With an industrial backlog of engines and services contracts at $200 billion, GE Aviation enters the Farnborough Air Show this coming Monday in England focused on its growing commitments to a vibrant aviation industry.
At the show, GE Aviation and its engine partner companies will add to its backlog of more than 15,000 orders and commitments for commercial engines, which includes the GE9X engine being developed for the Boeing 777X and the best-selling LEAP engine family from CFM International (50/50 joint company of GE and Safran Aircraft Engines) for three single-aisle aircraft models.
The LEAP powers the largest and most utilized fleet of Airbus A320neo aircraft, which entered service in 2016; as well as the Boeing 737 MAX, which entered service last year. They are the airline industry’s fastest-selling jetliners. In the most aggressive engine production ramp-up in airline history, GE Aviation and Safran facilities already have delivered 1,000 CFM LEAP engines.
GE Aviation and its partner companies expect to deliver up to 2,900 commercial jet engines in 2018, adding to the 35,000 commercial engines already in service. By 2020, GE and its partner companies expect to have 39,000 engines in the commercial engine installed base with the vast majority monitored and diagnosed around-the-clock by the GE-developed Predix cloud-based platform, which reduces engine maintenance.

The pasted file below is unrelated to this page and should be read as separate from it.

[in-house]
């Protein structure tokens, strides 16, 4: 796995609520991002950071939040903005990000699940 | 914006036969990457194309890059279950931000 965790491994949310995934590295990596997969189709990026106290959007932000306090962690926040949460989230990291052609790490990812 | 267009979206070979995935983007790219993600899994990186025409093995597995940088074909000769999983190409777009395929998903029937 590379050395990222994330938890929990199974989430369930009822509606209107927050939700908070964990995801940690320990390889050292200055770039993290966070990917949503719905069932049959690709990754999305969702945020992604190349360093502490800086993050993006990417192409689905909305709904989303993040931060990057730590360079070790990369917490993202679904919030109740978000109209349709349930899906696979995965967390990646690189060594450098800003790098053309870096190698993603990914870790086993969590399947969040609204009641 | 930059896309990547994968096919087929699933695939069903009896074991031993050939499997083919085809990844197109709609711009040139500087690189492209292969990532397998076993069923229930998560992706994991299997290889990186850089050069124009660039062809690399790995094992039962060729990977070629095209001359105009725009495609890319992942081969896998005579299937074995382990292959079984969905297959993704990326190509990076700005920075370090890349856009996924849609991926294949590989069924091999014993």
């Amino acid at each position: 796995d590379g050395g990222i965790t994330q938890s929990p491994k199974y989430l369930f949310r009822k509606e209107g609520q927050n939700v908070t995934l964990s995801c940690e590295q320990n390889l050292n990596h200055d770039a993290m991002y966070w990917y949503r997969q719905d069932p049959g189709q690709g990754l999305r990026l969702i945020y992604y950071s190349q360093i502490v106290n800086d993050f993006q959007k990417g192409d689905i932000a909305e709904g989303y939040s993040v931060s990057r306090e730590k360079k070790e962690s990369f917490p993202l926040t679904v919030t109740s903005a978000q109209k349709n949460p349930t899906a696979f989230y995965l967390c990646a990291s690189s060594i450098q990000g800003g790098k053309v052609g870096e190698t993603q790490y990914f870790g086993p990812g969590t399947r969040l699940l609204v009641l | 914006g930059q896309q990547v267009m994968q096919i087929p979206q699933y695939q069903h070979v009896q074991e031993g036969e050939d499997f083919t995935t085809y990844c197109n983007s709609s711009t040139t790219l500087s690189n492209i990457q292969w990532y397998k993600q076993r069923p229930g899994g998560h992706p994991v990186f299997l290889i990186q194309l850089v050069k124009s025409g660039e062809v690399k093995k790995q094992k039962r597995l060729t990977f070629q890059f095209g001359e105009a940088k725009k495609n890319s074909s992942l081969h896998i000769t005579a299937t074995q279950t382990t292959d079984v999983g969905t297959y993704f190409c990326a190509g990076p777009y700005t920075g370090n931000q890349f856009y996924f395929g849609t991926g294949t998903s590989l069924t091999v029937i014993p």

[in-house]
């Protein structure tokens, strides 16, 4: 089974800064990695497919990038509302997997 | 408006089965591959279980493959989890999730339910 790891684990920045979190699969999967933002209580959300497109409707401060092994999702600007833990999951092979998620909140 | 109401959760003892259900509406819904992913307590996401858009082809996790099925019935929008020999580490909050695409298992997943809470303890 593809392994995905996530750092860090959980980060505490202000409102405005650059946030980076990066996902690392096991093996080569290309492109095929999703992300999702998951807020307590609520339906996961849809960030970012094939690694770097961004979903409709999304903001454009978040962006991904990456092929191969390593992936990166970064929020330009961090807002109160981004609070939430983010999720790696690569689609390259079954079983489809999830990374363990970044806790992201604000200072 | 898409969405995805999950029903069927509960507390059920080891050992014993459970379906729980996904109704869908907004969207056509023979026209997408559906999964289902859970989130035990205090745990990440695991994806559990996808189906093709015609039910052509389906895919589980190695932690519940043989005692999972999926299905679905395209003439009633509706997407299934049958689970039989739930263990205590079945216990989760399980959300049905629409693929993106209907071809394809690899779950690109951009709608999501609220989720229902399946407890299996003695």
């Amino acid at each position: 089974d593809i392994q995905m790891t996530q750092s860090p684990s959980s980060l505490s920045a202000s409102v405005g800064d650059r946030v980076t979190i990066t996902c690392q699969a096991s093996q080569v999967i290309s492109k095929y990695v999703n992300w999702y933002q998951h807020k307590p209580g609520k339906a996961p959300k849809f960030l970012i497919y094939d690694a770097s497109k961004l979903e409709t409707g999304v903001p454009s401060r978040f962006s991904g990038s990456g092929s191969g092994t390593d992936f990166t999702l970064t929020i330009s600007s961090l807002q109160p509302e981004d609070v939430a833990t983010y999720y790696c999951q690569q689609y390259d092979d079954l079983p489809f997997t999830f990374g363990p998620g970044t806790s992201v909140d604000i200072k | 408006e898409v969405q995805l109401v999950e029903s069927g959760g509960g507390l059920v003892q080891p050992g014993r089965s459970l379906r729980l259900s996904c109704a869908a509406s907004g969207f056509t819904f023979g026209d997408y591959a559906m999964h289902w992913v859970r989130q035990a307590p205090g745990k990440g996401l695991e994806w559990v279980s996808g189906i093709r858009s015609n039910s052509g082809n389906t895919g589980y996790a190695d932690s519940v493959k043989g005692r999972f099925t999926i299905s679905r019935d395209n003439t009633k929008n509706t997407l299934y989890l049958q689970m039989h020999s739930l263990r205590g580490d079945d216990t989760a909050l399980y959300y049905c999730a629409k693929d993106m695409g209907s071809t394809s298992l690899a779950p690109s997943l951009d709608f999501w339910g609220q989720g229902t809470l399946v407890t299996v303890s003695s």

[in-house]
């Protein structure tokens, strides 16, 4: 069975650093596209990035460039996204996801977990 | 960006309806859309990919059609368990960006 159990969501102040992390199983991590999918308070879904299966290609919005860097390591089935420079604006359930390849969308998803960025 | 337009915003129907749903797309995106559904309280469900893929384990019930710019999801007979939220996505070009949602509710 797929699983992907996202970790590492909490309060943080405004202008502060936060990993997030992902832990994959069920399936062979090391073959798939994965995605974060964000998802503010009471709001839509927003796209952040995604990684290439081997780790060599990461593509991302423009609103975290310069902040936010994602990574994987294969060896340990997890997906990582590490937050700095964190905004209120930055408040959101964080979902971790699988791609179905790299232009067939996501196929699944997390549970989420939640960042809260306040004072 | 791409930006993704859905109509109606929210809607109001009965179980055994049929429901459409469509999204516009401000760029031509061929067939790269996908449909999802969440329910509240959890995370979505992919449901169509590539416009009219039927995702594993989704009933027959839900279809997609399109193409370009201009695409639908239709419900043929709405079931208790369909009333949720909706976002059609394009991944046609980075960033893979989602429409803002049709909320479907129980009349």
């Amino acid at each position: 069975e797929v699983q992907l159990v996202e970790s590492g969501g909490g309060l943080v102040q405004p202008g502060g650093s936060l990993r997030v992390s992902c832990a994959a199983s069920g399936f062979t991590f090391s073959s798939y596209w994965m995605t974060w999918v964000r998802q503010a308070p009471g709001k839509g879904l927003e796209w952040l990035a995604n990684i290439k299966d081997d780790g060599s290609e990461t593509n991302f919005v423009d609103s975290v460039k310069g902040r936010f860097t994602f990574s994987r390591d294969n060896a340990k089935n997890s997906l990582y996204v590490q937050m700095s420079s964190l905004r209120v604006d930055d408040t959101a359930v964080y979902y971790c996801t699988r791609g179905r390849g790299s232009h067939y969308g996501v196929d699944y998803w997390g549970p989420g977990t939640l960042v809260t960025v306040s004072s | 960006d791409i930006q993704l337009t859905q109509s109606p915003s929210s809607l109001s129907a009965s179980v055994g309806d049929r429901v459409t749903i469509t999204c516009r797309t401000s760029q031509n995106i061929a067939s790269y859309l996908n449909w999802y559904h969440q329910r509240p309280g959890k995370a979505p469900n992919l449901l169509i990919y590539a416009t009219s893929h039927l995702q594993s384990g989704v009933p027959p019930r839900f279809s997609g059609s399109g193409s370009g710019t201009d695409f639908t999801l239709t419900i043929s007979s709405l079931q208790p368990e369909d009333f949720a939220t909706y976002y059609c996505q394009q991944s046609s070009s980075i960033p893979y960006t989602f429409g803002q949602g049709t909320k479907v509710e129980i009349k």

The growing installed base drives GE Aviation’s service business with engine shop visits expected to grow from 5,500 this year to about 6,700 by the decade’s end.
“The aviation industry has entrusted GE Aviation to deliver an extraordinary scope of technology over the next several years,” said David Joyce, president and CEO of GE Aviation and vice-chairman of General Electric Company. GE Aviation has opened eight new U.S. sites to manage the business growth. “We are ever mindful and zero-focused during this critical execution phase.”
While GE’s commercial engines typically grab the headlines, its dynamic military portfolio will be a large focus at the Farnborough show. Rising U.S. defense science and technology budgets have driven GE Aviation in the past two years to transition more than 750 engineers to a growing portfolio of military development programs, including next-generation fighter and turboshaft engines. In the same way GE Aviation developed several new commercial jet engines earlier this decade, the company is now defining its military engine roadmap for the future.
GE’s new commercial and military engines are driving breakthroughs in new material systems, such as ceramic matrix composite (CMC) components, and additive manufacturing. GE has opened America’s first fully integrated supply chain to produce CMCs, including the opening earlier this year of the new Huntsville, Alabama, plant that produces CMC raw materials. GE’s Auburn, Alabama, plant will produce 34,000 components for the LEAP engine in 2018 from more than 40 additive machines.